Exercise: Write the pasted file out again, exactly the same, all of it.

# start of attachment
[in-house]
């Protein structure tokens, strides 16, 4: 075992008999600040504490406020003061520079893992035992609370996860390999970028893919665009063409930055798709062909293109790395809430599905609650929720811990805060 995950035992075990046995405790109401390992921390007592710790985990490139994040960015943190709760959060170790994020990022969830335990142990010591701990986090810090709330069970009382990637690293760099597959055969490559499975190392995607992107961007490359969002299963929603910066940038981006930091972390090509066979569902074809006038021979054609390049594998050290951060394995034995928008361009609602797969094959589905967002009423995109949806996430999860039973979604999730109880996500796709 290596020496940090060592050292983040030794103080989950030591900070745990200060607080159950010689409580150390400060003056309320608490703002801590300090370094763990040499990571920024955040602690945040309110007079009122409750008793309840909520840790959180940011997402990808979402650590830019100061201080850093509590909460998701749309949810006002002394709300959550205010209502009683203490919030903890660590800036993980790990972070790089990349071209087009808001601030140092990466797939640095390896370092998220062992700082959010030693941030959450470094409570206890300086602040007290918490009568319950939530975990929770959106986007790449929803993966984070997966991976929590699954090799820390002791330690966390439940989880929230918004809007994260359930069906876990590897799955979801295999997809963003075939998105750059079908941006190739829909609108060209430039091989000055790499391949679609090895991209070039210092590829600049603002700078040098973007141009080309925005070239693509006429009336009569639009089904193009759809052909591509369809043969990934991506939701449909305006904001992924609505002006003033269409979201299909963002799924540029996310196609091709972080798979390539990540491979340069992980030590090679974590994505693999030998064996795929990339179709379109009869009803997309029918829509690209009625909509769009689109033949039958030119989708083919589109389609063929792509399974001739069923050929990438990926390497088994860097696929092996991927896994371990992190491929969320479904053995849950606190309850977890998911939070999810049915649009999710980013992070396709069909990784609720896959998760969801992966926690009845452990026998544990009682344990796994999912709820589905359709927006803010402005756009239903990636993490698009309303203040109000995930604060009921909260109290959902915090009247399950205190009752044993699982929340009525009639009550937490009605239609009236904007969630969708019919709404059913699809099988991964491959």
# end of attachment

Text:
[in-house]
């Protein structure tokens, strides 16, 4: 075992008999600040504490406020003061520079893992035992609370996860390999970028893919665009063409930055798709062909293109790395809430599905609650929720811990805060 995950035992075990046995405790109401390992921390007592710790985990490139994040960015943190709760959060170790994020990022969830335990142990010591701990986090810090709330069970009382990637690293760099597959055969490559499975190392995607992107961007490359969002299963929603910066940038981006930091972390090509066979569902074809006038021979054609390049594998050290951060394995034995928008361009609602797969094959589905967002009423995109949806996430999860039973979604999730109880996500796709 290596020496940090060592050292983040030794103080989950030591900070745990200060607080159950010689409580150390400060003056309320608490703002801590300090370094763990040499990571920024955040602690945040309110007079009122409750008793309840909520840790959180940011997402990808979402650590830019100061201080850093509590909460998701749309949810006002002394709300959550205010209502009683203490919030903890660590800036993980790990972070790089990349071209087009808001601030140092990466797939640095390896370092998220062992700082959010030693941030959450470094409570206890300086602040007290918490009568319950939530975990929770959106986007790449929803993966984070997966991976929590699954090799820390002791330690966390439940989880929230918004809007994260359930069906876990590897799955979801295999997809963003075939998105750059079908941006190739829909609108060209430039091989000055790499391949679609090895991209070039210092590829600049603002700078040098973007141009080309925005070239693509006429009336009569639009089904193009759809052909591509369809043969990934991506939701449909305006904001992924609505002006003033269409979201299909963002799924540029996310196609091709972080798979390539990540491979340069992980030590090679974590994505693999030998064996795929990339179709379109009869009803997309029918829509690209009625909509769009689109033949039958030119989708083919589109389609063929792509399974001739069923050929990438990926390497088994860097696929092996991927896994371990992190491929969320479904053995849950606190309850977890998911939070999810049915649009999710980013992070396709069909990784609720896959998760969801992966926690009845452990026998544990009682344990796994999912709820589905359709927006803010402005756009239903990636993490698009309303203040109000995930604060009921909260109290959902915090009247399950205190009752044993699982929340009525009639009550937490009605239609009236904007969630969708019919709404059913699809099988991964491959």